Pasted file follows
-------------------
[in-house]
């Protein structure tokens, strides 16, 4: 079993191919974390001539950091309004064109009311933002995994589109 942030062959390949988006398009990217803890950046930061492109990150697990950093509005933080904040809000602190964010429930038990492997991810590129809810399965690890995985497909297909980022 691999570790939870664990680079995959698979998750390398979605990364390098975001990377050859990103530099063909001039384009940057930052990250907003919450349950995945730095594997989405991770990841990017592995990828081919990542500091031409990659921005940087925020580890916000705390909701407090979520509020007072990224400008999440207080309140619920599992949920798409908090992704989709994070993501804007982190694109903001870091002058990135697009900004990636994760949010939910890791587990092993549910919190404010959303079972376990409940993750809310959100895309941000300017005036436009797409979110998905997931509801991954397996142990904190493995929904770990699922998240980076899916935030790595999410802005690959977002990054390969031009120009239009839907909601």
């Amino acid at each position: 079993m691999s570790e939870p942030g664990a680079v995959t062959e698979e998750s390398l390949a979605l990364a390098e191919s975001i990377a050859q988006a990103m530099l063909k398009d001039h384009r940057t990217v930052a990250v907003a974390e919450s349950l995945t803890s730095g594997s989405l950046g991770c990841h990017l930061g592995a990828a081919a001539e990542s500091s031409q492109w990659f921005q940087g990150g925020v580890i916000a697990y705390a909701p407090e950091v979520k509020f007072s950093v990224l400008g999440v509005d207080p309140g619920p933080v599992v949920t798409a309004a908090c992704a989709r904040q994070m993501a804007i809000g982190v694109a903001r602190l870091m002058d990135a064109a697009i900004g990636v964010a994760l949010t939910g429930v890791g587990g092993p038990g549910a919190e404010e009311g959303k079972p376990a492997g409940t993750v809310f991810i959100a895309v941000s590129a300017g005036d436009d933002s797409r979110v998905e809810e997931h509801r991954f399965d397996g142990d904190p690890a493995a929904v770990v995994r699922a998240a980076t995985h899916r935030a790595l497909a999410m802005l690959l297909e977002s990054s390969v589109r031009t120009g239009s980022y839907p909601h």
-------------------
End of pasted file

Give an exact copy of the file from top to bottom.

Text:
[in-house]
């Protein structure tokens, strides 16, 4: 079993191919974390001539950091309004064109009311933002995994589109 942030062959390949988006398009990217803890950046930061492109990150697990950093509005933080904040809000602190964010429930038990492997991810590129809810399965690890995985497909297909980022 691999570790939870664990680079995959698979998750390398979605990364390098975001990377050859990103530099063909001039384009940057930052990250907003919450349950995945730095594997989405991770990841990017592995990828081919990542500091031409990659921005940087925020580890916000705390909701407090979520509020007072990224400008999440207080309140619920599992949920798409908090992704989709994070993501804007982190694109903001870091002058990135697009900004990636994760949010939910890791587990092993549910919190404010959303079972376990409940993750809310959100895309941000300017005036436009797409979110998905997931509801991954397996142990904190493995929904770990699922998240980076899916935030790595999410802005690959977002990054390969031009120009239009839907909601």
């Amino acid at each position: 079993m691999s570790e939870p942030g664990a680079v995959t062959e698979e998750s390398l390949a979605l990364a390098e191919s975001i990377a050859q988006a990103m530099l063909k398009d001039h384009r940057t990217v930052a990250v907003a974390e919450s349950l995945t803890s730095g594997s989405l950046g991770c990841h990017l930061g592995a990828a081919a001539e990542s500091s031409q492109w990659f921005q940087g990150g925020v580890i916000a697990y705390a909701p407090e950091v979520k509020f007072s950093v990224l400008g999440v509005d207080p309140g619920p933080v599992v949920t798409a309004a908090c992704a989709r904040q994070m993501a804007i809000g982190v694109a903001r602190l870091m002058d990135a064109a697009i900004g990636v964010a994760l949010t939910g429930v890791g587990g092993p038990g549910a919190e404010e009311g959303k079972p376990a492997g409940t993750v809310f991810i959100a895309v941000s590129a300017g005036d436009d933002s797409r979110v998905e809810e997931h509801r991954f399965d397996g142990d904190p690890a493995a929904v770990v995994r699922a998240a980076t995985h899916r935030a790595l497909a999410m802005l690959l297909e977002s990054s390969v589109r031009t120009g239009s980022y839907p909601h």